Monthly Archives: February 2010

Faculty Activities – February 2010

Bernadette Atuahene presented a paper, “Financial Compensation for Massive Human Rights Violations: The Case of South Africa,” at the Regional Colloquium on Globalization of Law, International Organizations, and International Law hosted by Northwestern University and the American Bar Foundation in Evanston in September 2009.

On February 3, 2010 she presented a paper, “Property Rights and the Demands of Transformation,” at the UCLA Law School Critical Race Studies Colloquium.

In January 2010, Professor Atuahene was invited by Arianna Huffington to become a featured blogger on the Huffington Post. Since then she has published two blog entries:

Haiti: Has God Turned His Back on the Country?

We Need to Anticipate Terrorists, Not React to Them
Based on her Huffington Post blog post about the Nigerian terrorist, the BBC Radio program, World Have Your Say, invited her to participate in a one-hour show on January 5, 2010.

On Sunday, January 31, 2010, she appeared on the Rainbow Push sponsored talk show, International Sunday School Broadcast to speak about the Nigerian terrorist and Haiti. This show is regularly broadcast on Chicago Cable 25 on Sunday mornings.

Kimberly Bailey will present “Lost in Translation” as work-in-progress at the Southeast/Southwest People of Color Conference in Columbia, South Carolina on March 26, 2010.

William Birdthistle co-hosted a roundtable at Boston University entitled “Mutual Funds Under New Administration: Litigation and Regulation” in December 2009. The roundtable was attended by approximately 40 scholars and regulators.

In January 2010, he presented his paper, “Investment Indiscipline: A Behavioral Approach to Mutual Fund Jurisprudence,” at the Securities Regulation session at the Association of American Law Schools Annual Meeting in New Orleans.

Professor Birdthistle has been invited to make two presentations discussing the corporate cases on the Supreme Court’s docket this Term. He will speak at a Chicago Bar Association program on February 18 and at an event sponsored by the American Constitution Society on April 6.

Morningstar has invited Professor Birdthistle to debate Professor John Coates of Harvard Law School on the impact upon investors and shareholders of the decision in Jones v. Harris when the Supreme Court announces its ruling in that case later this Term.

He has also been invited to participate in a Searle-Kauffman Institute on Law, Innovation, and Growth at Chapman University School of Law in March 2010, and to participate in a conference, Protection of Investors in the Wake of the 2008-2009 Financial Crisis, hosted by the Institute for Law and Economic Policy in April 2010.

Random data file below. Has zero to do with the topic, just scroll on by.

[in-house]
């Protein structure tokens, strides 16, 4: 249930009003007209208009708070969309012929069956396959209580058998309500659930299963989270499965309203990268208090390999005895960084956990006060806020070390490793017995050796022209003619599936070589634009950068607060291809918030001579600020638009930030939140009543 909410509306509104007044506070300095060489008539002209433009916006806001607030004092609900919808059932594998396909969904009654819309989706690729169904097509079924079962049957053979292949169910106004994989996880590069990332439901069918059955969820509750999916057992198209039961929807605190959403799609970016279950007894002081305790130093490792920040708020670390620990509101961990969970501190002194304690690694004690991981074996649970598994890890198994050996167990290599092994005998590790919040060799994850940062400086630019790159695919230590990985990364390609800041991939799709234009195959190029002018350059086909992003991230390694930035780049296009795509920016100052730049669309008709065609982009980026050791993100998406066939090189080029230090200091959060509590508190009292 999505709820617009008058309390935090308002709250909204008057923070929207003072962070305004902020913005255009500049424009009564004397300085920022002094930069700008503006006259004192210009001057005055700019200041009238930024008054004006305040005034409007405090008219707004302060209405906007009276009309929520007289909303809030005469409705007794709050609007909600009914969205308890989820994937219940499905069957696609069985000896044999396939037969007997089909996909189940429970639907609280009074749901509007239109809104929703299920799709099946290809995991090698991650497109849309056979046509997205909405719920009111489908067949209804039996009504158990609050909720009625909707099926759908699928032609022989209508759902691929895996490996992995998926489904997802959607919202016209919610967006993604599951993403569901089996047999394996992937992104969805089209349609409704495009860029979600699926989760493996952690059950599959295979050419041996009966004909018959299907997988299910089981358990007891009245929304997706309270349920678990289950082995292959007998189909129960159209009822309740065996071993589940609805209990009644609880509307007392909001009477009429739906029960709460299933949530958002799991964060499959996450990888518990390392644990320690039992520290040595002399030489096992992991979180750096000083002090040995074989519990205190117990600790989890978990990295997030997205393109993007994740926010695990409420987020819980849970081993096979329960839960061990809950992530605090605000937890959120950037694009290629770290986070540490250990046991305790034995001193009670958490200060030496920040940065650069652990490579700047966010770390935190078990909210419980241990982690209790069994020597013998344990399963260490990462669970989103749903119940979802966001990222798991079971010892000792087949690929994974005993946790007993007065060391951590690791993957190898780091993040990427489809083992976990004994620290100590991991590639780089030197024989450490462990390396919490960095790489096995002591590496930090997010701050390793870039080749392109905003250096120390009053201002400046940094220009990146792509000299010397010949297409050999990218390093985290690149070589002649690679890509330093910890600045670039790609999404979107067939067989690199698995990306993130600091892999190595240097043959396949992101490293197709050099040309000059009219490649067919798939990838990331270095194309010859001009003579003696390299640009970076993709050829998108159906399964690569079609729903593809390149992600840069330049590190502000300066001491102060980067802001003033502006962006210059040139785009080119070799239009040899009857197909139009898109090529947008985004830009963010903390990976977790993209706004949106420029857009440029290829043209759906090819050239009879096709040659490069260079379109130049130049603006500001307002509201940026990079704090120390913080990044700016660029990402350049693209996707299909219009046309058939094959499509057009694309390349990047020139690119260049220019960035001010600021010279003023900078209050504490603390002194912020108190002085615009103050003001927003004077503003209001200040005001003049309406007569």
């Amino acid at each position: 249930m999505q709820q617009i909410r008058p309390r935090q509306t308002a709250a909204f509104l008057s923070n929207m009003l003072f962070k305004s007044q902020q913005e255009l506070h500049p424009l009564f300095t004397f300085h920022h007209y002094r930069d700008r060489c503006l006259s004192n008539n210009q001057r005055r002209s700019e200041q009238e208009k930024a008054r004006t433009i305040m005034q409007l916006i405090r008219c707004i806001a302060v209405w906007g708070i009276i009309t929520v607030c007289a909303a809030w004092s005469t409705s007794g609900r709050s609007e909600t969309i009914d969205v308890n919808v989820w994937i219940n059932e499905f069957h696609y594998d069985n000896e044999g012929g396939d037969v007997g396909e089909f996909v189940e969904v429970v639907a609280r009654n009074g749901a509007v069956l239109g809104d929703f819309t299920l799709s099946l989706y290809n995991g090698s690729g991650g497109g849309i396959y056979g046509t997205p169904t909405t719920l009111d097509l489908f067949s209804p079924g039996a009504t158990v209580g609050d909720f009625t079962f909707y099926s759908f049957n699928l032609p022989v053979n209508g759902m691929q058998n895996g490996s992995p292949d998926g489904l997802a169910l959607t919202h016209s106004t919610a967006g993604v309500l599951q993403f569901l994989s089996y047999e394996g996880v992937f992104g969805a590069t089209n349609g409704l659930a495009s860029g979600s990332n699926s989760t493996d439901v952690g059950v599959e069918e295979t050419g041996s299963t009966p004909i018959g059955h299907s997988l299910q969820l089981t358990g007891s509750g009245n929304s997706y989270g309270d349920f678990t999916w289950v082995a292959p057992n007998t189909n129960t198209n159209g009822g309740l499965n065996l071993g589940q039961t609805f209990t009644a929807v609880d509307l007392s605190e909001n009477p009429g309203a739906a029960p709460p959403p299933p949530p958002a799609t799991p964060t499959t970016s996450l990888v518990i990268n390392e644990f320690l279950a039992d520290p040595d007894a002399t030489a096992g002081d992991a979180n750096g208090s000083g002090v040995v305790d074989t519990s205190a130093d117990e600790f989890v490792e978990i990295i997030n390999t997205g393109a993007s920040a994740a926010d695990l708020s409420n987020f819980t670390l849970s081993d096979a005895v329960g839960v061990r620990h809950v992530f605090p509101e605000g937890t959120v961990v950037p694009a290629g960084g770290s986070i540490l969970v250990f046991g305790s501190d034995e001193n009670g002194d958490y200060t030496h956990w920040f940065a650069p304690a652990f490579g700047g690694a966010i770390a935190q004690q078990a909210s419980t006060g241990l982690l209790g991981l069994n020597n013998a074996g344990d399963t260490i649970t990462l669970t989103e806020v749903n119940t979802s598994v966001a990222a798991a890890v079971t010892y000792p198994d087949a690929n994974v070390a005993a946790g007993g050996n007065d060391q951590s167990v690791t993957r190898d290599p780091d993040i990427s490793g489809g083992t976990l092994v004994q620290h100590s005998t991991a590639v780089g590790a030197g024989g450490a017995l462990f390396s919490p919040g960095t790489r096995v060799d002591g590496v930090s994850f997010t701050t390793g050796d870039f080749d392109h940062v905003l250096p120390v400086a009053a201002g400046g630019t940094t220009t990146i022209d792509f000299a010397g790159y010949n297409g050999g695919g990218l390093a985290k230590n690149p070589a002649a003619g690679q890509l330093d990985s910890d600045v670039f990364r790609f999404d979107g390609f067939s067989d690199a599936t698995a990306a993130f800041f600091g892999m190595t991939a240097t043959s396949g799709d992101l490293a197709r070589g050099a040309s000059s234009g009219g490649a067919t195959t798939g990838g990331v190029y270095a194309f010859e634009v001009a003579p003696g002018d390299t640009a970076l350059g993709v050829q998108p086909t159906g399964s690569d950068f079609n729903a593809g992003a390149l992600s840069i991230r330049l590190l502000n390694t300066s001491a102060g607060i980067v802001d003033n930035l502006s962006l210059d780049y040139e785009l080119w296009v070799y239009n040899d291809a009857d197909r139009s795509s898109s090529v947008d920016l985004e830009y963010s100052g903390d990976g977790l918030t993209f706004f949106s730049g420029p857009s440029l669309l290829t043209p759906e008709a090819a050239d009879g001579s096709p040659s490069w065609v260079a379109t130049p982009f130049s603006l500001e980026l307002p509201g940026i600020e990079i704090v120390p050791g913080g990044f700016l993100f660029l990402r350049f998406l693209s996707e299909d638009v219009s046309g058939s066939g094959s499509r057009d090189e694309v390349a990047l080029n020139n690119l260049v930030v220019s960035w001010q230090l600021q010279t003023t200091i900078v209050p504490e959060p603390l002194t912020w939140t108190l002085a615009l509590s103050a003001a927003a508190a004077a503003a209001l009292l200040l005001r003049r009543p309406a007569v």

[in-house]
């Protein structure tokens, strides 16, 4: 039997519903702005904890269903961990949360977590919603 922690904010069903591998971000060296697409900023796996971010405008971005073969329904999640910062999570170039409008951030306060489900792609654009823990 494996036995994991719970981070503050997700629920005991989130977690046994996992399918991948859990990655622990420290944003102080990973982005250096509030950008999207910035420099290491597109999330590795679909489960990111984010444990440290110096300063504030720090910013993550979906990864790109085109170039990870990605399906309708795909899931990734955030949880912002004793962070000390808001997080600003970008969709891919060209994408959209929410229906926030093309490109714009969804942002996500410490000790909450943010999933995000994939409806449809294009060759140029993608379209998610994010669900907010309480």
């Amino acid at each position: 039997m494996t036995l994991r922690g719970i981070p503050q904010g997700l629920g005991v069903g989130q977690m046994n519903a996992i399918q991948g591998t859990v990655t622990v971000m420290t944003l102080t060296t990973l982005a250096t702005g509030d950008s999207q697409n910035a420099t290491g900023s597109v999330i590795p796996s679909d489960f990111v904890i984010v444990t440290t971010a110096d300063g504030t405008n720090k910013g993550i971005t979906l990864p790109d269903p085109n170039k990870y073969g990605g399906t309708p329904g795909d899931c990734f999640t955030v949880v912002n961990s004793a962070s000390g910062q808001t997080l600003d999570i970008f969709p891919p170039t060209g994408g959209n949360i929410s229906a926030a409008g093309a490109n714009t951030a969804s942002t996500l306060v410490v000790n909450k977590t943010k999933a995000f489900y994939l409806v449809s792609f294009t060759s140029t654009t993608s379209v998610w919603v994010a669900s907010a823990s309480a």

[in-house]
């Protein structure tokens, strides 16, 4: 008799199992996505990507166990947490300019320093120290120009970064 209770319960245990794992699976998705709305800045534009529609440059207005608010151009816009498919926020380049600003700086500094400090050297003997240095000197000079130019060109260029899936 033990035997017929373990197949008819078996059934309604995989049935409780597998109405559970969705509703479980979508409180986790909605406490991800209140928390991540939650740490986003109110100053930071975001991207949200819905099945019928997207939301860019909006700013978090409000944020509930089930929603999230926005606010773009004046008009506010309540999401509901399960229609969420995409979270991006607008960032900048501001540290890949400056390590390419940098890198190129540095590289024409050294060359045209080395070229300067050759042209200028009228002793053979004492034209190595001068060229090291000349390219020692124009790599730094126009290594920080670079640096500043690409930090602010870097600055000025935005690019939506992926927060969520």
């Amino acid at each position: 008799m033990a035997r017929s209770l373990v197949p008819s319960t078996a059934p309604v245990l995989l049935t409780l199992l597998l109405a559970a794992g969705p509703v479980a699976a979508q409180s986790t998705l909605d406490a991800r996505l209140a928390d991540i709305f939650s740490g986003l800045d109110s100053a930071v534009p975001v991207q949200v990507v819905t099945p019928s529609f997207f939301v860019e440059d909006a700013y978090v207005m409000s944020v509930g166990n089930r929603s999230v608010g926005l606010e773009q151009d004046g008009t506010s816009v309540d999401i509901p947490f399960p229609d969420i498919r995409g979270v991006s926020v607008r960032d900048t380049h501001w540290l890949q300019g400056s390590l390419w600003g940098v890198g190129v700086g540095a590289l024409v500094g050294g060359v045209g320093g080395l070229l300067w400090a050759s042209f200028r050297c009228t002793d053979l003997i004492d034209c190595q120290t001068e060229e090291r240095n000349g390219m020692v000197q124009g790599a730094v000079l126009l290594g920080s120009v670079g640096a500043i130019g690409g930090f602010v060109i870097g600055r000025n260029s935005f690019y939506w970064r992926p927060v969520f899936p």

Evelyn Brody continued to work on the American Law Institute (ALI) project on Principles of the Law of Nonprofit Organizations, for which she is the Reporter. Professor Brody revised Chapter 4 (Gifts) into Tentative Draft No. 2 (2009), tentatively approved by the ALI membership at the Annual Meeting in Washington, DC, on May 20, 2009.  She revised Chapter 1 into Council Draft No. 6 for an October 2009 meeting with the ALI Council.

With her co-author, John Tyler (general counsel of the Ewing Marion Kauffman Foundation), Professor Brody presented “Respecting Private Foundation Autonomy: How Public Is Private Philanthropy?” at the Chicago-Kent Law Review symposium, Philanthropy Law in the 21st Century. The symposium was sponsored by the American College of Trust and Estate Counsel Foundation in Chicago in October 2009. They also presented this paper, a revision of the monograph published by the Philanthropy Roundtable (see below), at the 38th Annual Conference of the Association for Research on Nonprofit Organizations and Voluntary Action, as part of a panel on “State Regulation of Charities: Legitimate Limits and Appropriate Oversight” in Cleveland in November 2009.

Professor Brody presented “All Charities Are Property-Tax Exempt, But Some Charities Are More Exempt than Others,” at the program on “Shades of Virtue: Measuring the Comparative Worthiness of Charities,” at the Annual Conference of the National Center on Philanthropy and the Law, New York University School of Law in New York City in October 2009. Professor Brody revised that paper for the New England Law Review’s symposium on Tax-Exempt Organizations and the State: New Conditions on Exempt Status, held at New England School of Law in Boston in February 2010.

Professor Brody participated as a panelist in a “Forum on Nonprofit Property Tax Exemptions and Municipal Finance” at the Graduate School of Public and International Affairs, University of Pittsburgh, in November 2009.